Once the draft laws are finalised, they will be referred to the Cabinet and other relevant bodies to consider. Once the Cabinet and other relevant bodies have reviewed them, they will be submitted to the Shoura Council to consider. They will be drafted in line with Sharia Law and the Kingdom’s international and regional treaty obligations.
They will help clarify the lines of accountability and ensure the consistency of legal references to limit discrepancies in court rulings. Discrepancies in court rulings have led to a lack of clarity in the rules governing incidents and practices as well as prolonging cases which are not based on established legal provisions and creating a lack of a clear legal framework for individuals and businesses.
Saudi Arabia’s Public Investment Fund has announced its intention to plans to establish a major airline company in the Kingdom. It will compete with State-owned Saudi Arabian Airlines and other major aviation companies in the region. The Fund has made significant progress in establishing an aviation company which will operate both international and domestic flights. The aim is offer consumers more choice and increase the contribution of the aviation sector to the country’s GDP.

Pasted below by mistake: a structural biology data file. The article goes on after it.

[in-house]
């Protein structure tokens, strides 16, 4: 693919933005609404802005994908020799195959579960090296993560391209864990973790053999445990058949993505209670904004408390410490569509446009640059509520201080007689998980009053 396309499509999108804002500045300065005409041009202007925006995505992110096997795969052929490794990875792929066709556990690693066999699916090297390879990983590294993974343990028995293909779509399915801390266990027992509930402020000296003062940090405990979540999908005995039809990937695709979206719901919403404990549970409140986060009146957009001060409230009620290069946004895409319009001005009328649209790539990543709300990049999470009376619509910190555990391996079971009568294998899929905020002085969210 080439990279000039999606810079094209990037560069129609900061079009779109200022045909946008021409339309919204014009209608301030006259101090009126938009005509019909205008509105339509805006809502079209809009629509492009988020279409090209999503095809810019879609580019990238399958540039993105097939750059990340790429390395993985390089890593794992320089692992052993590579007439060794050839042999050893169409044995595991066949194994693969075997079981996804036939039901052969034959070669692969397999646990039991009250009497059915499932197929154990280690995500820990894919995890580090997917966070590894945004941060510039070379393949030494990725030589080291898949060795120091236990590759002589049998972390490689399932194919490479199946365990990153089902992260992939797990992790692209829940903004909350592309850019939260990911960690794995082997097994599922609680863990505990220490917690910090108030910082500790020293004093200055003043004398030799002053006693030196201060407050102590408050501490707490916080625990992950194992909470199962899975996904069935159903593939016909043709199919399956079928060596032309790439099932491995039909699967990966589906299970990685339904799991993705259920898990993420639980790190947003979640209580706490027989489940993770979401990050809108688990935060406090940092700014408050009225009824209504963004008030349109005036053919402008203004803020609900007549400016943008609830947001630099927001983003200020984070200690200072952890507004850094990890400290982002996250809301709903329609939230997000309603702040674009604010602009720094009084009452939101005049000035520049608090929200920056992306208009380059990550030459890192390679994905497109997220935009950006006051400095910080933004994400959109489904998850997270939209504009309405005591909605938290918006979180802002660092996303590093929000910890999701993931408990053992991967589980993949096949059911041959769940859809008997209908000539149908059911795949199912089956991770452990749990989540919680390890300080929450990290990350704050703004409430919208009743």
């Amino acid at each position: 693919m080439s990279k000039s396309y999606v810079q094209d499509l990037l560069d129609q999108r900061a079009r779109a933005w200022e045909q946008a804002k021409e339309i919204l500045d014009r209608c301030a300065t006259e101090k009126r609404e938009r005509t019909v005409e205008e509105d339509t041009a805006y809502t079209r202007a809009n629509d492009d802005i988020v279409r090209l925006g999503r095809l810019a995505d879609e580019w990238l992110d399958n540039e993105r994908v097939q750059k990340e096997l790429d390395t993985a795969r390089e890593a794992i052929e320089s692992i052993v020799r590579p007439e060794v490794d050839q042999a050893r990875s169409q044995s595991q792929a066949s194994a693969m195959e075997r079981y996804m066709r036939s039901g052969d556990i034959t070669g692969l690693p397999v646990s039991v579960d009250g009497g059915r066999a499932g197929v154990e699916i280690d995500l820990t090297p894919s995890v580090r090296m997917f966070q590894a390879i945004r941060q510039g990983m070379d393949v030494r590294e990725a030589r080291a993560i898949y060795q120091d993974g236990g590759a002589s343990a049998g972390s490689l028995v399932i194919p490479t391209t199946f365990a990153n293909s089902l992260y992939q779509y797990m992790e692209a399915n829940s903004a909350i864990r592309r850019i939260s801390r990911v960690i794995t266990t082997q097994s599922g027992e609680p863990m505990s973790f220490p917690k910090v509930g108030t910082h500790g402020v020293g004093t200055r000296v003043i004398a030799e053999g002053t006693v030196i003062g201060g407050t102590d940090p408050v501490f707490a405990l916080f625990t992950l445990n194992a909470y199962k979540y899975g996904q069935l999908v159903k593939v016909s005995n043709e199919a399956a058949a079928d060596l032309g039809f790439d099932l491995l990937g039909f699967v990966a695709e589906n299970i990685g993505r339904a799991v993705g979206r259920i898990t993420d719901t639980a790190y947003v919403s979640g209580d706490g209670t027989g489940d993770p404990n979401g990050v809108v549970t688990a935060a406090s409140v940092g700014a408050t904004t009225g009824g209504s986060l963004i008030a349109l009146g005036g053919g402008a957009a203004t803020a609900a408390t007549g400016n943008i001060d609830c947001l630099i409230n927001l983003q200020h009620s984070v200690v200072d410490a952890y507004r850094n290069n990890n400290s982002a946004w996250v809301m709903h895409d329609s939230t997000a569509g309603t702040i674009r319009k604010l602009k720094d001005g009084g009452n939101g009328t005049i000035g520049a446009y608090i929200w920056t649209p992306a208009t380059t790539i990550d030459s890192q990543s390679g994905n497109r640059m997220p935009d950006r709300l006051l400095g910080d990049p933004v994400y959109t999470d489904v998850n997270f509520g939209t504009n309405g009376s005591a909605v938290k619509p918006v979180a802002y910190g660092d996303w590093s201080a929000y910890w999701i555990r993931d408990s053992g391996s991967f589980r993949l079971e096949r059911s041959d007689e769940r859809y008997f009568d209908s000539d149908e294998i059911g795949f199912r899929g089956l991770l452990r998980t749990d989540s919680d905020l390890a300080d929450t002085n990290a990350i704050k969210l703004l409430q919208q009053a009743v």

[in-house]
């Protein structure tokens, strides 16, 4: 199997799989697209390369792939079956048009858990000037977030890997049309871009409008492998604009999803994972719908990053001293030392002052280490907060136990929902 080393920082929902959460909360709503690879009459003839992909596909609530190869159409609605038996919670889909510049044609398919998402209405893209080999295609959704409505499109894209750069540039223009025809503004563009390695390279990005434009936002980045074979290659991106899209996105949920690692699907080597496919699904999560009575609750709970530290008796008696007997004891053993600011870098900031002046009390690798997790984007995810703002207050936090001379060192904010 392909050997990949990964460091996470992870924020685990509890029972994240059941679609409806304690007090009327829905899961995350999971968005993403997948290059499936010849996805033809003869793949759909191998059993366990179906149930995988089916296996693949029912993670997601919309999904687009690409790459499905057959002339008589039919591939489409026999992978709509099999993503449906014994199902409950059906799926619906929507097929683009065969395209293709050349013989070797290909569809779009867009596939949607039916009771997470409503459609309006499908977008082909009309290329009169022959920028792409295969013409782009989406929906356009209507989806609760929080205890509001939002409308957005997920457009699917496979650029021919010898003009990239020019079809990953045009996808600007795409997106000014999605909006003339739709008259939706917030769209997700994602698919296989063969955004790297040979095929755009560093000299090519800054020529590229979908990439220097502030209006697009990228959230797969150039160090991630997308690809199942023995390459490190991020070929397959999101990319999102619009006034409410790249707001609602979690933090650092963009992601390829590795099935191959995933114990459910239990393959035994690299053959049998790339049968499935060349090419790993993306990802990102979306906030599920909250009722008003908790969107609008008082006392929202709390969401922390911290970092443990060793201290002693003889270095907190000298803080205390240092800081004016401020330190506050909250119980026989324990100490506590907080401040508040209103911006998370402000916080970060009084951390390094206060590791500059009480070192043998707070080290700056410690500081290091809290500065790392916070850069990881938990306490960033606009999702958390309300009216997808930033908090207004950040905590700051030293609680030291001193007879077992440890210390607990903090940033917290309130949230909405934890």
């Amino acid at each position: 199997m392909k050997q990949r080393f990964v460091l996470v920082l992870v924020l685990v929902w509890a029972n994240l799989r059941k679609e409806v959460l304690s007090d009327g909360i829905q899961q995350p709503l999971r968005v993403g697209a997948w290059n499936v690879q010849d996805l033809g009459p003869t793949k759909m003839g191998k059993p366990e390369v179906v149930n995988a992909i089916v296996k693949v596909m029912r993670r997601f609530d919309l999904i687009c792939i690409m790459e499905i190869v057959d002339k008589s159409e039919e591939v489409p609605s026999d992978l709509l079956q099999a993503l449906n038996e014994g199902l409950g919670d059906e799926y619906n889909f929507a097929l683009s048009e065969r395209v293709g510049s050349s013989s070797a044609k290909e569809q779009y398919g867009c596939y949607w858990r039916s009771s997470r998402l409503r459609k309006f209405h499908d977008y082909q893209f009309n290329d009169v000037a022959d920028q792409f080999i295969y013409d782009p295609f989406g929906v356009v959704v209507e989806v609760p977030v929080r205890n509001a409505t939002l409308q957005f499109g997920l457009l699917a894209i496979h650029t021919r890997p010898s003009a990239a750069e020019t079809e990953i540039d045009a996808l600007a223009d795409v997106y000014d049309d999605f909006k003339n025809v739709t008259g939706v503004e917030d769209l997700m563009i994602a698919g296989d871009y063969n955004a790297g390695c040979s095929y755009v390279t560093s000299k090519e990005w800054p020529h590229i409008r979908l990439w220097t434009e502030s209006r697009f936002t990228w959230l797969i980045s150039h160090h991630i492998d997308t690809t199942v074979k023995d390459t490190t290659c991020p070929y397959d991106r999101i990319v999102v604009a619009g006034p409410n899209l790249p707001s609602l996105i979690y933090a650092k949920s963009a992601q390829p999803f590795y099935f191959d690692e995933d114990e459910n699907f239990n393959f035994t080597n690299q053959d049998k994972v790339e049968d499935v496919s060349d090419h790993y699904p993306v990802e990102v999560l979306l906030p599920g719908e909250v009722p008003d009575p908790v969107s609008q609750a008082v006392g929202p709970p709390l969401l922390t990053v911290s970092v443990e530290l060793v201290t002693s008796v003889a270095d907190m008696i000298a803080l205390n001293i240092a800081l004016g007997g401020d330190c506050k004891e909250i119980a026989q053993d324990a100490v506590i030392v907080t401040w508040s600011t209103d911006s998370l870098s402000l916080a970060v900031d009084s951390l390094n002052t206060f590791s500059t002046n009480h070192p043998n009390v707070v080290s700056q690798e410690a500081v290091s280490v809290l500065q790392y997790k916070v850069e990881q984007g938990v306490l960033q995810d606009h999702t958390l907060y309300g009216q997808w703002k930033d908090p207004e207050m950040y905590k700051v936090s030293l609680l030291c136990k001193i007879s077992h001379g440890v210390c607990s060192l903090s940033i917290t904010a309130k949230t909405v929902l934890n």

Following a public consultation on proposed amendments, Saudi Arabia’s Capital Market Authority have approved amendments to the Market Conduct Regulations. They will come into force on their published date. They are aimed at boosting protections for securities investors against unfair or unsound practices which involve fraud, deceit, or manipulation. They are also aimed at developing the capital market’s legal and regulatory framework and promote its stability, develop procedures to minimise risks associated with securities transactions and boost confidence in the capital market. Among other amendments, the provisions regulating the prohibition of acts or practices involving manipulation or deceit will be developed. This will be done by clarifying that the scope of these acts or practices will include promoting the purchase of a security for the purpose of selling or promoting the sale of a security for the purpose of purchasing it. The amendments will also develop the provisions regulating the prohibition of insider trading and disclosure of inside information for the purpose of including front running trades.